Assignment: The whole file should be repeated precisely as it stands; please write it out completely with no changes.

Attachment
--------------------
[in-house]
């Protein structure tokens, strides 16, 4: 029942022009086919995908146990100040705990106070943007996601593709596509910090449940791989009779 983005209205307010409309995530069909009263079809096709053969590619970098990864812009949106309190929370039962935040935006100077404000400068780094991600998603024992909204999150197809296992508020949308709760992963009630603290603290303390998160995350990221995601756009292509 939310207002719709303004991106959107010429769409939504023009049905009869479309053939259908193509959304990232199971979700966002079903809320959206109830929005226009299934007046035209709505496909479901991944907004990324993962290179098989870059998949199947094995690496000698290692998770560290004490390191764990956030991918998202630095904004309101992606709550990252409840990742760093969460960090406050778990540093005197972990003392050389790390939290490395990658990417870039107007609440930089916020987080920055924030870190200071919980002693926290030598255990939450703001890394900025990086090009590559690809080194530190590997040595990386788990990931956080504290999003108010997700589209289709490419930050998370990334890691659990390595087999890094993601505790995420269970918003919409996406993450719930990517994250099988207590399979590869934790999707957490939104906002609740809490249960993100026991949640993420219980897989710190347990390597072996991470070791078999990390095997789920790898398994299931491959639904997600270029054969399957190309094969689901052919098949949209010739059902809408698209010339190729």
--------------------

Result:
[in-house]
């Protein structure tokens, strides 16, 4: 029942022009086919995908146990100040705990106070943007996601593709596509910090449940791989009779 983005209205307010409309995530069909009263079809096709053969590619970098990864812009949106309190929370039962935040935006100077404000400068780094991600998603024992909204999150197809296992508020949308709760992963009630603290603290303390998160995350990221995601756009292509 939310207002719709303004991106959107010429769409939504023009049905009869479309053939259908193509959304990232199971979700966002079903809320959206109830929005226009299934007046035209709505496909479901991944907004990324993962290179098989870059998949199947094995690496000698290692998770560290004490390191764990956030991918998202630095904004309101992606709550990252409840990742760093969460960090406050778990540093005197972990003392050389790390939290490395990658990417870039107007609440930089916020987080920055924030870190200071919980002693926290030598255990939450703001890394900025990086090009590559690809080194530190590997040595990386788990990931956080504290999003108010997700589209289709490419930050998370990334890691659990390595087999890094993601505790995420269970918003919409996406993450719930990517994250099988207590399979590869934790999707957490939104906002609740809490249960993100026991949640993420219980897989710190347990390597072996991470070791078999990390095997789920790898398994299931491959639904997600270029054969399957190309094969689901052919098949949209010739059902809408698209010339190729």